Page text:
Tenderness (1. gentleness and kindness)

Tenderness, that’s what I feel in my heart recalling saying our final farewell to Peach. He left this world so sweetly and gently. It was a privilege to be his caretaker and friend for the last 14 years. It was hard to say goodbye, but the tenderness of all the wonderful moments we shared lingers and makes my heart heavy. His brother Mango misses him, too. I, we, loved him.

I’m also feeling tenderness for my Dad today. It’s his birthday. He would have turned 99 years old. He passed away 10 years ago, just shy of his 89th birthday. He was a cowboy and proudly said once, many years ago, that he even jogged in cowboy boots. He, too, had cancer and endured oral chemo. Among many other things, he was funny, charismatic, handsome and tender. Happy trails, Dad. Happy Trails.

Life is overflowing with tenderness, especially the tenderness shared by all of you.

Tenderness (2. sensitivity to pain)

And then there is the other side of tenderness that I experience everyday as a cancer patient enduring the side effects of chemotherapy.

Tenderness of my fingers and toes, my constantly and tender runny nose, occasionally (thank goodness) my mouth, and of course the sometimes painful emotions I experience that are typically short lived.

Both of those definitions of tenderness unfold on my monthly visits with Dr. Rugo. I feel deep tenderness for all the caregivers I come in contact with. I feel extremely fortunate to be at UCSF and the kindness and caring they exude. But the painful tenderness I experience is when I’m told the mass isn’t shrinking, but it isn’t growing (as far as we know) either. It’s the pain I feel when my tumor marker continues to increase. It all hurts.

On my last visit on April 13th, I asked how much longer I’d be on Xeloda? The answer was when it stops working or my side effects become too toxic. That was painful to hear. On my next visit on May 17 & 18, I’ll get my quarterly CT scans and that should give us a better perspective on whether any progress has been made.

Until then, I tenderly (the good definition) thank you for all your support. Even when we haven’t spoken or seen each other in a long time, I feel it…all day, every day.

There is nothing as strong as tenderness, And nothing as tender as true strength. —Saint Francis de Sale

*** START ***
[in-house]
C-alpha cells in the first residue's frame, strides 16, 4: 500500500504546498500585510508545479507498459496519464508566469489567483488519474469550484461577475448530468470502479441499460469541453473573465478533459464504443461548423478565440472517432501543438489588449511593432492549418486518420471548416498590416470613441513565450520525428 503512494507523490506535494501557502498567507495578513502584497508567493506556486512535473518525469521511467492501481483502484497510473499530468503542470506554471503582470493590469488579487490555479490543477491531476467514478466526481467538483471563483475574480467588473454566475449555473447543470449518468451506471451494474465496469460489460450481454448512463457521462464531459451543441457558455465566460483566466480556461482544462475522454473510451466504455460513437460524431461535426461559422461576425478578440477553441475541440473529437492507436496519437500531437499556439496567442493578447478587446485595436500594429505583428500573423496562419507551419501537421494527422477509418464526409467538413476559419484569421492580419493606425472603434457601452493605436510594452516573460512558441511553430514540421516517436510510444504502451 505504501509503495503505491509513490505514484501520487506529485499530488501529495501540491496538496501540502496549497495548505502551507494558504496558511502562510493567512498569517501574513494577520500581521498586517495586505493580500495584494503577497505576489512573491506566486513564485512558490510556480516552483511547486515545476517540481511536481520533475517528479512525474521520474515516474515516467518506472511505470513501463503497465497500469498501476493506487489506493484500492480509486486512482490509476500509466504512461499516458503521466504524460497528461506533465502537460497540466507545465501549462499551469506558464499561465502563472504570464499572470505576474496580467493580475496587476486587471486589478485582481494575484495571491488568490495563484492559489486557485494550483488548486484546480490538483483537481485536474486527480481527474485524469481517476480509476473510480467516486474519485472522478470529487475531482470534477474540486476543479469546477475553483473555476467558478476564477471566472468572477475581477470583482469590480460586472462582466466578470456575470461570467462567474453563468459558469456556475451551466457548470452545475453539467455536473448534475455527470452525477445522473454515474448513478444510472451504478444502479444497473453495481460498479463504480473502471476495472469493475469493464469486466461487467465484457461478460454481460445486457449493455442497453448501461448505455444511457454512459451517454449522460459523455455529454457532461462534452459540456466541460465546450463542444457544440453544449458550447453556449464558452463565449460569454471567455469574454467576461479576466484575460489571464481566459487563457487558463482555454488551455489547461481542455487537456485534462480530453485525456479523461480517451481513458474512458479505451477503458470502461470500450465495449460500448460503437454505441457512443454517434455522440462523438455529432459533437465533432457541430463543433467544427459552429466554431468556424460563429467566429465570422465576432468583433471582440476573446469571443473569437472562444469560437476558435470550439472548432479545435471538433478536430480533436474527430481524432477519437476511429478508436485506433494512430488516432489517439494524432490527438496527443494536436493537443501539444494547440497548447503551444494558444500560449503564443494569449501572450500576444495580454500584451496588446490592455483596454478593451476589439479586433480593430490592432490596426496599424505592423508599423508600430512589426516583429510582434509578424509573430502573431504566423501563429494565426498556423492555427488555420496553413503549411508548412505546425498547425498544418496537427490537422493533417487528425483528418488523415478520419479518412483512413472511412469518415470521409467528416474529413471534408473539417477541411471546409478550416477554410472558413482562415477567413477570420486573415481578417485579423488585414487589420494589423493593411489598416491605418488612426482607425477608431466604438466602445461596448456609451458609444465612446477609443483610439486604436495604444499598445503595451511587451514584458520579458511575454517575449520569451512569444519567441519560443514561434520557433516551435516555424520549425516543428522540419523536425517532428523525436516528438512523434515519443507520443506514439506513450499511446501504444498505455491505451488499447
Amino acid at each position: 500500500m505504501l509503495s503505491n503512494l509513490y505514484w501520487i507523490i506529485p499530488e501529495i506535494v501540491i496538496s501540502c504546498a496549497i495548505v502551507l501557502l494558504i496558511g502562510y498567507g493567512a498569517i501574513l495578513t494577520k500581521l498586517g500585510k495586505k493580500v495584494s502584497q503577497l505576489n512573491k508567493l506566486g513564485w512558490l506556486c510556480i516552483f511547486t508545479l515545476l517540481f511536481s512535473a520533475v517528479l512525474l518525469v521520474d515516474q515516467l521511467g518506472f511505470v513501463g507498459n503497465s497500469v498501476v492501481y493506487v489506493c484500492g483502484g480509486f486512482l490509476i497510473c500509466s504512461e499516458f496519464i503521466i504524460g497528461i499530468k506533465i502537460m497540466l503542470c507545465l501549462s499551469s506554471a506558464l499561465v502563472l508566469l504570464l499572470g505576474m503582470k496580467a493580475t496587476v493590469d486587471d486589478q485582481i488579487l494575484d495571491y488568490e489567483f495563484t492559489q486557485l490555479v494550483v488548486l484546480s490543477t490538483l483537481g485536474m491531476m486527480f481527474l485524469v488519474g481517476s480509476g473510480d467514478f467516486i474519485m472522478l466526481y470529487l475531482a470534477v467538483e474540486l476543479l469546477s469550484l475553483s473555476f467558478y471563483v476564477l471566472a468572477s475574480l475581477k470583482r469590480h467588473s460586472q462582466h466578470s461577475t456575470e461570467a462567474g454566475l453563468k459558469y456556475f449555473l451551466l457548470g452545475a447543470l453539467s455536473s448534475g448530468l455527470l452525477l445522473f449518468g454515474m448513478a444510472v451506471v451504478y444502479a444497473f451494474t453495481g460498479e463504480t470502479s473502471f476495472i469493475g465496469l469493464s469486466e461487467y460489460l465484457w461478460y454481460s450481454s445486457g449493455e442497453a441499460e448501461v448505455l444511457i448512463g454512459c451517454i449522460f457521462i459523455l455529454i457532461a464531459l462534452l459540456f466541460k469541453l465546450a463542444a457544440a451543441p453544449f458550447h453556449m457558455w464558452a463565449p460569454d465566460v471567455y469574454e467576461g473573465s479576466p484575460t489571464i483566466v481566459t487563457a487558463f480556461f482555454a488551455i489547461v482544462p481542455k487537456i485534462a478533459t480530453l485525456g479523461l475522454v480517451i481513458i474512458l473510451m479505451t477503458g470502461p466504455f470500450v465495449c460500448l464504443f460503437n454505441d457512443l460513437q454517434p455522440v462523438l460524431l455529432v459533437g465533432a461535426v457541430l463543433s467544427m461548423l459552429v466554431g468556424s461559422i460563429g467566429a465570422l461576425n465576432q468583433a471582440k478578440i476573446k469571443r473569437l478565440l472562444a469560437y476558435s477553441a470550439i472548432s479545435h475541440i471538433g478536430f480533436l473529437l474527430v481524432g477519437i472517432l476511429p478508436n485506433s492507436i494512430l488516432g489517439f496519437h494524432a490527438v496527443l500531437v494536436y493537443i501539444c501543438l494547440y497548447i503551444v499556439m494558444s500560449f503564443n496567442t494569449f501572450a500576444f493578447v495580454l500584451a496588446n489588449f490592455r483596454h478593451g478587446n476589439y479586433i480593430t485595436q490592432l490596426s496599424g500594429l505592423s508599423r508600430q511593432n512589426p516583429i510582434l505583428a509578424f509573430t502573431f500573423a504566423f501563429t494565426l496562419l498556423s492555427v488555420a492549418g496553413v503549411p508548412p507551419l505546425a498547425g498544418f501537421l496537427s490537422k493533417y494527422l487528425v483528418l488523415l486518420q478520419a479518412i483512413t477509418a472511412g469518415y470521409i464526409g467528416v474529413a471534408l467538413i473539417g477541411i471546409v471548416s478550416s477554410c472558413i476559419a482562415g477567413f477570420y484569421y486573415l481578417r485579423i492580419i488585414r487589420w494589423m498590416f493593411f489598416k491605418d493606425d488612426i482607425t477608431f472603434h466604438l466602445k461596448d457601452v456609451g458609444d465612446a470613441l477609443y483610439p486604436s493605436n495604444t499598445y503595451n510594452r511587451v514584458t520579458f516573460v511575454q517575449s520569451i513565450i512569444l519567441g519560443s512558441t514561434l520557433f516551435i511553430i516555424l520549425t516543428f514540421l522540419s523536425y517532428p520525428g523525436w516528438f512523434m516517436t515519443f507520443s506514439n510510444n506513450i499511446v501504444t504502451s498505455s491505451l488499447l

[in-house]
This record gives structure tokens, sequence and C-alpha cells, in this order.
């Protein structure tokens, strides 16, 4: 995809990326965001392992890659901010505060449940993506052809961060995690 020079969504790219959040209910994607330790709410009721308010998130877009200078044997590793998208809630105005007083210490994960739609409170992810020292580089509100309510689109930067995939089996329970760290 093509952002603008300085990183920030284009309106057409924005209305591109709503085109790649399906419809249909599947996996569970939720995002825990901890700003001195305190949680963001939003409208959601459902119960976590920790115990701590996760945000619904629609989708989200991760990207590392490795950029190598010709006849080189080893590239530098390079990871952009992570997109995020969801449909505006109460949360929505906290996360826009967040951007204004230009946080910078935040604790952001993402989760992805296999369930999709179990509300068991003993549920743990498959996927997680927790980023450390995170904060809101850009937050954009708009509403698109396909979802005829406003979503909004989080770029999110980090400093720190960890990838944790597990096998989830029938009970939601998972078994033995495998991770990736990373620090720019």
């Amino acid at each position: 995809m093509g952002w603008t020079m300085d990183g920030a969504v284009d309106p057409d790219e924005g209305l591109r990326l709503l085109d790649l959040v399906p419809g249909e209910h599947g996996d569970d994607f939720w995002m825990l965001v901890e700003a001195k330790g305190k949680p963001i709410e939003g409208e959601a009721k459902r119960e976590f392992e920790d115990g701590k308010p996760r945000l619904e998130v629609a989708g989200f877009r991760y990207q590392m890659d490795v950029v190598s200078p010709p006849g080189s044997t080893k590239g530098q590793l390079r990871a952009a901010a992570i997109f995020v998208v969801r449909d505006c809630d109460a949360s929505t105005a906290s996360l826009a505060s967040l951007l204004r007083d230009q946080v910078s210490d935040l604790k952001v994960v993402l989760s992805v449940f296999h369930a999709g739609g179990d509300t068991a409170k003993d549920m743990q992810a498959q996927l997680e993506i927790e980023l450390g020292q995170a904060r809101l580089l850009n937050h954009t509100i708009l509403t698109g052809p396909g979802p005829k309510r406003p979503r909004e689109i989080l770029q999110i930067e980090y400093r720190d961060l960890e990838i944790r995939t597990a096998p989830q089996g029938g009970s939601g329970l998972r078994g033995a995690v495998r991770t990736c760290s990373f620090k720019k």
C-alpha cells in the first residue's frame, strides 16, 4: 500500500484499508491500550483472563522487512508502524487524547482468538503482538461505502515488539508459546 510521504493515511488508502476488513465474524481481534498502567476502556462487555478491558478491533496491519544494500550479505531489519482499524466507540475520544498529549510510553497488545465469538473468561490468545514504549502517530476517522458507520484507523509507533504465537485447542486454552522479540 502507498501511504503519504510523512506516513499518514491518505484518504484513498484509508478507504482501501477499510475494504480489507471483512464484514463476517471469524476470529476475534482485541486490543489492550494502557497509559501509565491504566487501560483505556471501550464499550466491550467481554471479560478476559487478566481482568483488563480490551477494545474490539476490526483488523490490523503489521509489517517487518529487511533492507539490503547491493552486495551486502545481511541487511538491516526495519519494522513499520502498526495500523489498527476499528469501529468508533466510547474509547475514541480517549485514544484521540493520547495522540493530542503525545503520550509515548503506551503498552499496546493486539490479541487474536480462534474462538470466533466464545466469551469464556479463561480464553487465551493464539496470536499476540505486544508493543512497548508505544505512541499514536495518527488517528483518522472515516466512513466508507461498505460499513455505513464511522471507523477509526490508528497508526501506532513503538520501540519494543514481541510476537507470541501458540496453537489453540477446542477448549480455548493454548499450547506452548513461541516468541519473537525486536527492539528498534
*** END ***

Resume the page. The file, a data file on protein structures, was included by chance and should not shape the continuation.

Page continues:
17 Replies to “Tenderness”

  1. Love how you weave together your story on tenderness. You are a tender-hearted woman to the core.

    We’re counting on favorable news after your next appt. I wish there was something you could take to alleviate the yucky symptoms you’re experiencing.

    It was so sweet to catch up by phone the other week. Will miss seeing you on the 7th.

    Liked by 1 person

  2. I’ve been so emotional since I read this. I wish I was there and could just hug you so tight and we could have a good cry togeather.

    I Love You So Much,

    M ________________________________

    Liked by 1 person

  3. Dear Lana – you have been in my heart and on my mind all weekend – the words just kept coming “this isn’t fair!” – I continue to be in awe of your attitude and response to the seemingly endless crummy news. It certainly makes me think twice before I feel sorry for myself for ANYTHING. I’m so sad you lost your kitty – I’m sad you’re working your way through what seems an endless battle with cancer – I hope it makes you smile just a little to know you are making the journey for others a much more informed – more guided experience. I kept returning to “God has this” – I just know he does – continued prayers and wishes for a bit of good news for you precious friend.

    Liked by 1 person

  4. i am so humbled by your post Lana and by all the words thoughts and emotions expressed by others posting here. love you Lana, love you all.

    Liked by 1 person

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